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gsmith120
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Platinum
Re: If I had only known then...
gsmith120   9/19/2012 11:34:07 AM
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I believe that you should do what you love and parents shouldn't select or try to force their kid(s) into a career they selected.  It is hard enough some days to work in a career you selected now imagine going to one someone selected for you.  

I knew a man who forced his sons to go into engineering.  He made a comment that the oldest son was finally starting to like engineering.  His youngest son was very unhappy in college and eventually dropped out.  The father just didn't get it.  I'm not sure why it was so hard for him to let his kids make their own career decisions. 

Doing things like that can (and did in this case) make for a very unhappy people.

Rob Spiegel
User Rank
Blogger
Re: If I had only known then...
Rob Spiegel   9/19/2012 11:15:43 AM
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I'm not sure I understnad your first sentence, William, but I agree with your thoughts about doing something you can look forward to every morning. So I encourage my kids to find something they love. I don't necessarily believe in the chiche that "do what you love and the money will follow." But I also don't believe the successful course is to try to guess on a career that pays well. 

William K.
User Rank
Platinum
If I had only known then...
William K.   9/18/2012 10:55:54 PM
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The big advantage of being specialized is that you become obsolete as the technology changes. The challenge is to have a broad array of knowledge and skills, and then find an employer that will utilize them. I seldom, if ever, refused any task, those that went well added to my credentials, those tasks that did not go so well added to my experience and insight. I know a lot of things that won't work, and that is valuable knowledge, it really is. 

But the nost important thing, I have found, is to find a position where you can like what you are doing and look forward to each day as a new chance to do enjoyable (fun) stuff. And when you do find such a position, as I did, just hope that the parent organization does not send in some ignorant neandrothal MBA to ruin everything.

When your alm mater solicuts support for their new MBA program, remind them that they have betrayed everything that is good and honorable, and gone over to the dark side, where they will get no support from you. possibly they might learn, probably, not.

Charles Murray
User Rank
Blogger
Re: Be flexible
Charles Murray   9/18/2012 6:49:19 PM
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Definitely true, Naperlou. I believe that's why some schools are now moving towards degrees in "electro-mechanical engineering." 

Charles Murray
User Rank
Blogger
Re: Sage advice
Charles Murray   9/18/2012 6:43:08 PM
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Interesting point about October Sky, Rob. You've cited something that's definitely true -- many kids who appear to be naturally inclined toward engineering don't necessarily make it through the curriculum. Some who are mechanically/electrically inclined don't like the heavy emphasis on theory. Others simply get distracted, and engineering is not a good place for distracted students.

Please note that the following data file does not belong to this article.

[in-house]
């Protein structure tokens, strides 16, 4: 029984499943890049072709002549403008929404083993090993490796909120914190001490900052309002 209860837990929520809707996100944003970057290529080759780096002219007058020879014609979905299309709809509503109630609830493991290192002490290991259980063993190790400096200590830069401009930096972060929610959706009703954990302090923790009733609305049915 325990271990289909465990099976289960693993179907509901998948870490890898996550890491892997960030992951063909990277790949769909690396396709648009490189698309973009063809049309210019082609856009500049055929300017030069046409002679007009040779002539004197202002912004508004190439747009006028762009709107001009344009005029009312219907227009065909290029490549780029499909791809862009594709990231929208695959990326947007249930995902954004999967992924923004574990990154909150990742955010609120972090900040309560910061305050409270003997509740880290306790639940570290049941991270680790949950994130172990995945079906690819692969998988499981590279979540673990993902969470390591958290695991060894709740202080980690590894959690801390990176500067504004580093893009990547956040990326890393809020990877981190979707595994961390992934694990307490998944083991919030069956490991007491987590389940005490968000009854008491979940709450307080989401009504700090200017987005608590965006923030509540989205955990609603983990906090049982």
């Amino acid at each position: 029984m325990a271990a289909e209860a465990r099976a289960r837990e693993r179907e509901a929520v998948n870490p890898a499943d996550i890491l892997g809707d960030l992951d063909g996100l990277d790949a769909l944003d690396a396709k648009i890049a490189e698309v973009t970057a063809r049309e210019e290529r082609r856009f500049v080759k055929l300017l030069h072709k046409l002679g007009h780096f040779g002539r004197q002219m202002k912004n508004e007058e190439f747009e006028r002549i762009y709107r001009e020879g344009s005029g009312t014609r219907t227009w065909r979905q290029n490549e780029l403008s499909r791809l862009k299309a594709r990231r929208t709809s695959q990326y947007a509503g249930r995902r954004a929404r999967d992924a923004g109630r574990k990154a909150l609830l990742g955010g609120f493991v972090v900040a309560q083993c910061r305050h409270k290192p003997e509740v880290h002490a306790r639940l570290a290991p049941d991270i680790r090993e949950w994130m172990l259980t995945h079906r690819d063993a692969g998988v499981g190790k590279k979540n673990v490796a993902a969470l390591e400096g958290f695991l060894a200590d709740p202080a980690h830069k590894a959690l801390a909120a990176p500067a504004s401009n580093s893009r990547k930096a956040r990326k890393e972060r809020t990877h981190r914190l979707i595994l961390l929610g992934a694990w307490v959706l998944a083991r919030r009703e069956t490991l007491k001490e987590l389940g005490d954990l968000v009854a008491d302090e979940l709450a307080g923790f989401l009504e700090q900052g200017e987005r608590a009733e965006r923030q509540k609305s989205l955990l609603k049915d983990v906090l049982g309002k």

Rob Spiegel
User Rank
Blogger
Re: Be flexible
Rob Spiegel   9/18/2012 3:32:04 PM
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Tim, I agree about the importance of the master's degree. The master's is the new bachelor's, just as the bachelor's is the new high school diploma.

ChasChas
User Rank
Platinum
ABILITY is not enough
ChasChas   9/18/2012 12:37:38 PM
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No matter how good you are, there will be the ugly people that win through dirty politics. The bosses will not stop them because most of the bosses are bosses because they used this method.

So learn enough politics to keep yourself safe - as much as you may hate it.

ttemple
User Rank
Platinum
Re: Sage advice
ttemple   9/18/2012 11:38:26 AM
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Beth,

You are assuming that they even recognize that they have a problem communicating.  Some people are just "out there".  I don't think that they necessarily recognize their inability to communicate.  They just are the way they are.

I agree that "translators" can be necessary.  It takes the right kind of manager to get the most out of genius, and the right kind of person/people to "translate", and draw the person out when required.

Beth Robinson
User Rank
Iron
Re: Sage advice
Beth Robinson   9/17/2012 9:57:47 PM
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I agree that some of the best might find it hard and against their wiring. Overall, I'm an advocate of the strengthening your strengths theory.

However, there's a world of difference between someone who wants to be able to communicate and tries to get at least a minimum skill level and someone who just expects everyone to deal with their lack of communication skills because they are an engineering genius. (I'm ignoring any discussion of the autism spectrum here. I know that can be another matter.) Sometimes "translators" may be necessary. For general advice for a new student/grad, most of whom aren't geniuses, - being able to be a translator is a plus.

 

Tim
User Rank
Platinum
Re: Be flexible
Tim   9/17/2012 7:28:22 PM
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Naperlou, I agree with the need to be flexible and multidisciplinary in your learning.  Advice that I would give to a new student would be that a master's degree while not required definitely helps in your career.  Have a master's degree when entering the job market puts you near the top of the list when getting interviews.

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